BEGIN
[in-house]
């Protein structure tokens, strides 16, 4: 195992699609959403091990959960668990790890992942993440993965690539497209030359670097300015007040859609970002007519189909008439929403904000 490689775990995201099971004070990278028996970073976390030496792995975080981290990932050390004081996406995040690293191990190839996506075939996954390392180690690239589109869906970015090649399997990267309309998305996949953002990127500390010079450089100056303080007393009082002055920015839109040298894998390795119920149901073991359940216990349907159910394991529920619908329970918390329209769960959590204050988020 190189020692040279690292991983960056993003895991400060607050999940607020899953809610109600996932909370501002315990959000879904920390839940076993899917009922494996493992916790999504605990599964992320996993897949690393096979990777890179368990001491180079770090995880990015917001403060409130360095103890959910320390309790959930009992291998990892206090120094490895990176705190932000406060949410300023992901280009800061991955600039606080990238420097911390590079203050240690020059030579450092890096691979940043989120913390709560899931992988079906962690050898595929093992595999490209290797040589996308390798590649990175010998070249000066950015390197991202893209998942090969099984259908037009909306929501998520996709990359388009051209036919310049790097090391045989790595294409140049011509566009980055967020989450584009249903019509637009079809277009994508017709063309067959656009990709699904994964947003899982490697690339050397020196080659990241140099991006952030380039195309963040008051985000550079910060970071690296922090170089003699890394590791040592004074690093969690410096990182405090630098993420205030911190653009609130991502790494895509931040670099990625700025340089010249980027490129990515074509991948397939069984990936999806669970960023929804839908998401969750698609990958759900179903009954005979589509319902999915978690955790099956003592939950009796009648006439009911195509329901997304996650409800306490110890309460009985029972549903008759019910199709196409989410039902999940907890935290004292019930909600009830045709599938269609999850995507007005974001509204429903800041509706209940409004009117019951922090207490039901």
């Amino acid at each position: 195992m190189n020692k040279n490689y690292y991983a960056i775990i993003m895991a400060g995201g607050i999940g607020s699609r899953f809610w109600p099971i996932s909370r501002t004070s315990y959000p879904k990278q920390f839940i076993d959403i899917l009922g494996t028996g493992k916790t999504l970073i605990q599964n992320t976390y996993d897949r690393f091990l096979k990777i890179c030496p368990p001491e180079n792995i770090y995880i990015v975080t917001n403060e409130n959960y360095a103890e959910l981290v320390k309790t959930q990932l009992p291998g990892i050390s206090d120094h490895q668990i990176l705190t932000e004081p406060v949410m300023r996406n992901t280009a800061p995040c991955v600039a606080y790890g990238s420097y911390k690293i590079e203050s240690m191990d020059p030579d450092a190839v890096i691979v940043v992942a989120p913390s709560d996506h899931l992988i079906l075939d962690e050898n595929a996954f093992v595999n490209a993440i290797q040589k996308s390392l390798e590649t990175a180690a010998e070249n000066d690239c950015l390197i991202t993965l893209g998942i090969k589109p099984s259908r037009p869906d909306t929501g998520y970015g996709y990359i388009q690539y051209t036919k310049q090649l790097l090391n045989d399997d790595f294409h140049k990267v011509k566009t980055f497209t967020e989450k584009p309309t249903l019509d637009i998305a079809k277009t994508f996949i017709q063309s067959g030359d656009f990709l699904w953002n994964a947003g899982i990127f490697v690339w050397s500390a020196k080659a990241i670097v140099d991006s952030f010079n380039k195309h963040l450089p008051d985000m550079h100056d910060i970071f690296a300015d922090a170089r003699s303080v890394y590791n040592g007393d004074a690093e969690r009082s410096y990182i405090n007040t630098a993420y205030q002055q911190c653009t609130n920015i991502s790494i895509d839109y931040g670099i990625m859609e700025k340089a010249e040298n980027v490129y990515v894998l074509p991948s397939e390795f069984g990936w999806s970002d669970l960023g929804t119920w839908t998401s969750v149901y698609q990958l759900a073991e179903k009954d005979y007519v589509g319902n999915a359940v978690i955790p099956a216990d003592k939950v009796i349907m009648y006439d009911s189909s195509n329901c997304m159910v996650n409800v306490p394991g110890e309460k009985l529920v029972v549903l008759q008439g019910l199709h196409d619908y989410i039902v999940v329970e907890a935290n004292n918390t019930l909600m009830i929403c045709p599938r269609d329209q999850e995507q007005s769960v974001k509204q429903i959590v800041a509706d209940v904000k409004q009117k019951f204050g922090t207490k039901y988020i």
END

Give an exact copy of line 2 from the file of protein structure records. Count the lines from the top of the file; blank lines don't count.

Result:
């Protein structure tokens, strides 16, 4: 195992699609959403091990959960668990790890992942993440993965690539497209030359670097300015007040859609970002007519189909008439929403904000 490689775990995201099971004070990278028996970073976390030496792995975080981290990932050390004081996406995040690293191990190839996506075939996954390392180690690239589109869906970015090649399997990267309309998305996949953002990127500390010079450089100056303080007393009082002055920015839109040298894998390795119920149901073991359940216990349907159910394991529920619908329970918390329209769960959590204050988020 190189020692040279690292991983960056993003895991400060607050999940607020899953809610109600996932909370501002315990959000879904920390839940076993899917009922494996493992916790999504605990599964992320996993897949690393096979990777890179368990001491180079770090995880990015917001403060409130360095103890959910320390309790959930009992291998990892206090120094490895990176705190932000406060949410300023992901280009800061991955600039606080990238420097911390590079203050240690020059030579450092890096691979940043989120913390709560899931992988079906962690050898595929093992595999490209290797040589996308390798590649990175010998070249000066950015390197991202893209998942090969099984259908037009909306929501998520996709990359388009051209036919310049790097090391045989790595294409140049011509566009980055967020989450584009249903019509637009079809277009994508017709063309067959656009990709699904994964947003899982490697690339050397020196080659990241140099991006952030380039195309963040008051985000550079910060970071690296922090170089003699890394590791040592004074690093969690410096990182405090630098993420205030911190653009609130991502790494895509931040670099990625700025340089010249980027490129990515074509991948397939069984990936999806669970960023929804839908998401969750698609990958759900179903009954005979589509319902999915978690955790099956003592939950009796009648006439009911195509329901997304996650409800306490110890309460009985029972549903008759019910199709196409989410039902999940907890935290004292019930909600009830045709599938269609999850995507007005974001509204429903800041509706209940409004009117019951922090207490039901």